One of the first things that scouts likely look for is a player's strength. This isn't necessarily weight-room strength, though I'm sure that's taken into account. What teams look for is a guy who can put his foot in the ground to anchor against an oncoming defensive lineman. If he's uprooted from his spot, does he have the ability to re-anchor before the pocket collapses completely?

Watch below as Zack Martin originally gets too far outside on his pass pro set, but then adjusts and stonewalls the bull rush.

Strength can also be associated with the ability to grapple, latch on and control oncoming blockers without being swatted away or tossed aside.

Legendary coach Bill Walsh published his scouting guideline notes back in 1997, and I'll again reference his insights here. Walsh talked about strength and power, and perceptively noted that as a coach, "you would like long arms that are strong, for leverage. But the timing of the extension, the timing of the block itself, is important. The tackle must have a knack at feeling or knowing where to intersect people."

You can technically mitigate things with an underpowered player, but if I were a scout, I'd ask, why even try?

He went on, "As a pass protector, the guard usually can get help. He just has to have enough power not to get knocked back. He will be helped just by the sheer number of people inside. So he can get away with a shortfall as a pass blocker as long as he has the girth so the defensive tackle cannot pick him up and move him."

"Centers don't often have to block one-on-one with the nose tackle, but if they can it is a great advantage," he noted. "You typically slide a lineman or find a way to help the center. Or he finds a way to help someone else. Now if you have a center who can isolate one-on-one with a nose tackle, it takes tremendous pressure off your guards and everyone else."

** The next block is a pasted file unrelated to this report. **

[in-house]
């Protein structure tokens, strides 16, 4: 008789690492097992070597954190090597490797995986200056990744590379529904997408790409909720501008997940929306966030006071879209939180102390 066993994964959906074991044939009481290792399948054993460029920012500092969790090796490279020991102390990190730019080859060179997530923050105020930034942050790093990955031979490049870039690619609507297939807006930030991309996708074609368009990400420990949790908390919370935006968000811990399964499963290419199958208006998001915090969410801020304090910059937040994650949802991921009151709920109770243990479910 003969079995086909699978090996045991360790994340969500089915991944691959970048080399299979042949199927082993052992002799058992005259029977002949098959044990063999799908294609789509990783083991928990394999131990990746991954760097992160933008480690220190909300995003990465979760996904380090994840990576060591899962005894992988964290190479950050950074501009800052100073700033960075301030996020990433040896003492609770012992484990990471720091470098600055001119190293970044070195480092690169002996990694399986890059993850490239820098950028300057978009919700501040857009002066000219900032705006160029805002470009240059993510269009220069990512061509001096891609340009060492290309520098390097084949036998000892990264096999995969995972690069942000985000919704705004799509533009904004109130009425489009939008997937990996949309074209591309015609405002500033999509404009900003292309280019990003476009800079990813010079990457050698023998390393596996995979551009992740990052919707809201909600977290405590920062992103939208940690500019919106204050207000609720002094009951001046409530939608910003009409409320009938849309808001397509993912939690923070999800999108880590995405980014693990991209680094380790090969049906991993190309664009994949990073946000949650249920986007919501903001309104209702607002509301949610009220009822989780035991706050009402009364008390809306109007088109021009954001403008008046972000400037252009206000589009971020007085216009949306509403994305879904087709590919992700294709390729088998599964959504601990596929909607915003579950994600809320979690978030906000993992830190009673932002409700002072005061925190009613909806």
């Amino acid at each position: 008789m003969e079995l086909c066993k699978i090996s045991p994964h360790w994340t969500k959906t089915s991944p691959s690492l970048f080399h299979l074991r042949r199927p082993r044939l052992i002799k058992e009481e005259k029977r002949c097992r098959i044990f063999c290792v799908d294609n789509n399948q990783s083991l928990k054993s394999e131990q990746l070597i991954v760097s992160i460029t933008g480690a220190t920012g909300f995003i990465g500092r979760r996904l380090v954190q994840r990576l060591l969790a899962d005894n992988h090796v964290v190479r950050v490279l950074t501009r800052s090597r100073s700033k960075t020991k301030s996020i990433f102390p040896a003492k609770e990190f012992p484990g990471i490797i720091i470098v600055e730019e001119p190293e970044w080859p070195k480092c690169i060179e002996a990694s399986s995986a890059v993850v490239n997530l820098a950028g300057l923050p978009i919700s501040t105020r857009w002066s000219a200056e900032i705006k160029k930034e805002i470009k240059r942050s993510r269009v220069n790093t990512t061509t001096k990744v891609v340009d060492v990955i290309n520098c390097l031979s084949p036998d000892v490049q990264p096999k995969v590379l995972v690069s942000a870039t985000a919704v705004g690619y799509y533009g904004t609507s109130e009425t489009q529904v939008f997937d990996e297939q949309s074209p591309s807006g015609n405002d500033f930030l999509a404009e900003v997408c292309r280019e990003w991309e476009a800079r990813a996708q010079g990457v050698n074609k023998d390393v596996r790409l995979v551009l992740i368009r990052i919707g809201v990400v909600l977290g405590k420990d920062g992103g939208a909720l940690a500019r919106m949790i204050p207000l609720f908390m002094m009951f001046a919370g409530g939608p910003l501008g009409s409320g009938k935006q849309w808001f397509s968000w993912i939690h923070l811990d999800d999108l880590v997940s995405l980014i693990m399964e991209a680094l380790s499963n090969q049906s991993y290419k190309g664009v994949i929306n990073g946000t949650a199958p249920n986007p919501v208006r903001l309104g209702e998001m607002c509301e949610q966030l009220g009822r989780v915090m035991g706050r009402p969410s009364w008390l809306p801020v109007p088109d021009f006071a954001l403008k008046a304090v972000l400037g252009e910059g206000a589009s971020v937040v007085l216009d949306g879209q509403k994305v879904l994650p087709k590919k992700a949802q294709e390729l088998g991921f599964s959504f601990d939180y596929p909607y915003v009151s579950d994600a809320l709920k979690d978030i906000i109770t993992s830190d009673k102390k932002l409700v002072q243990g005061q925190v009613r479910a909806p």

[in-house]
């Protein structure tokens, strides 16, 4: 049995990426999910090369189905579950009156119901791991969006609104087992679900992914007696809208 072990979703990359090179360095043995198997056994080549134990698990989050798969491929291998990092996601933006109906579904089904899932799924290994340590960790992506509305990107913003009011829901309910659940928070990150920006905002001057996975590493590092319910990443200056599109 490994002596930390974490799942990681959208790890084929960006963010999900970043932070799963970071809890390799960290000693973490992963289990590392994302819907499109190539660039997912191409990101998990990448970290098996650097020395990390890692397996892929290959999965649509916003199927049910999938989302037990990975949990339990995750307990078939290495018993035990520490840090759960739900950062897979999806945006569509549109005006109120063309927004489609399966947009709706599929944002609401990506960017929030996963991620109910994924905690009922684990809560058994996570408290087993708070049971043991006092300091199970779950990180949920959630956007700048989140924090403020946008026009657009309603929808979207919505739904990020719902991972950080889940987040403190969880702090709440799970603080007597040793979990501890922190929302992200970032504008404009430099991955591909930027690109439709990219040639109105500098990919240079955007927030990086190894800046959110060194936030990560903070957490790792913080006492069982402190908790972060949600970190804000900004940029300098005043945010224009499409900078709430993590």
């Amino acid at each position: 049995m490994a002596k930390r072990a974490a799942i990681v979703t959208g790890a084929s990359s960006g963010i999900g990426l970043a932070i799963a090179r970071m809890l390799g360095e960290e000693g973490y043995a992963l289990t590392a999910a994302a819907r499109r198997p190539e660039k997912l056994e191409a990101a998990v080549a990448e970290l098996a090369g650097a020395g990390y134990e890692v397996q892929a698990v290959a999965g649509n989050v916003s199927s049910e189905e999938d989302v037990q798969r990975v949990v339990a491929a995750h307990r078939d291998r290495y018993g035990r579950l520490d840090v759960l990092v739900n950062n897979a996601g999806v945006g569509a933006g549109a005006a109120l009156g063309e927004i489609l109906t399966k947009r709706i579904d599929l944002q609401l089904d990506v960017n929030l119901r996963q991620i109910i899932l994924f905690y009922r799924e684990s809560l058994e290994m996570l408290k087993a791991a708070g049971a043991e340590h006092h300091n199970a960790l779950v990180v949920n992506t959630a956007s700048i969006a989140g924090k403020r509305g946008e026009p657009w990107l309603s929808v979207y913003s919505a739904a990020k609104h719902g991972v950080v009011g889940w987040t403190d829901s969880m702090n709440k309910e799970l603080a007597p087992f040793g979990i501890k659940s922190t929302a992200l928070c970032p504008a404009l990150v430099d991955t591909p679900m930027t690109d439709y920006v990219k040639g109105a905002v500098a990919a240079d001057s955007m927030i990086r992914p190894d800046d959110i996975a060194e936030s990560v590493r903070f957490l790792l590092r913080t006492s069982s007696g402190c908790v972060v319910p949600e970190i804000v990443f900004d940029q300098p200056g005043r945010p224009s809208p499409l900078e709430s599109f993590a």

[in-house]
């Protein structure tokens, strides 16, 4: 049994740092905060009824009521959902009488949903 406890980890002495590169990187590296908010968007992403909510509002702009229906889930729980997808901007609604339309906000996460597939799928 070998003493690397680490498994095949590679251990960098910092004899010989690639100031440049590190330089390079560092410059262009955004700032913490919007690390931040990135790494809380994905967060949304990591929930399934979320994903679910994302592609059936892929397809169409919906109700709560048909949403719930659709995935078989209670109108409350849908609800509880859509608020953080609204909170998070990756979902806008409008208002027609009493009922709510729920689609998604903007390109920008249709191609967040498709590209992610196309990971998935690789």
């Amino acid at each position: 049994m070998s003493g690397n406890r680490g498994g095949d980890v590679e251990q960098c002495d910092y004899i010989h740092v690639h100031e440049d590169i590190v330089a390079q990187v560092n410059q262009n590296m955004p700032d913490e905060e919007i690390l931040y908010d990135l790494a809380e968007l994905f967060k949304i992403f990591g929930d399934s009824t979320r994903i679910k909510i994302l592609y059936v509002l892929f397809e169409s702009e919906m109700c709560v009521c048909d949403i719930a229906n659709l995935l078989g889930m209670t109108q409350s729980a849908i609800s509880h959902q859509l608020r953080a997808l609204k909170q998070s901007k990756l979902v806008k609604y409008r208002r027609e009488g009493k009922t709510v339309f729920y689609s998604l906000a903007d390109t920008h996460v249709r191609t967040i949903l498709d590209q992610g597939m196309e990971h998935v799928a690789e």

Does a tackle, guard or center get push in the run game? Do they affect the line of scrimmage? Do they move people?

Watch #70, LT Joel Bitonio, below (all video via the excellent, and then check out LT Zack Martin (also #70) affect the line of scrimmage.

I've said this before in this series: I think every GM, scout or amateur evaluator has certain biases and priorities when it comes to the weight different attributes hold. For me, lacking power or strength is nearly a deal breaker, even for a zone blocking scheme.

It's a nasty, physical game, a long season, and whether you're pass blocking or run blocking, an element of power is important. You can technically mitigate things with an underpowered player, but if I were a scout, I'd ask, why even try?

That brings me to a related character trait.


You'll hear scouts say things like, "he plays with tenacity," "he plays with vinegar," "he's a glass eater," "he plays through the whistle" and "he finishes." These things -- all the same -- hold weight with me, more than a lot of other teachable features.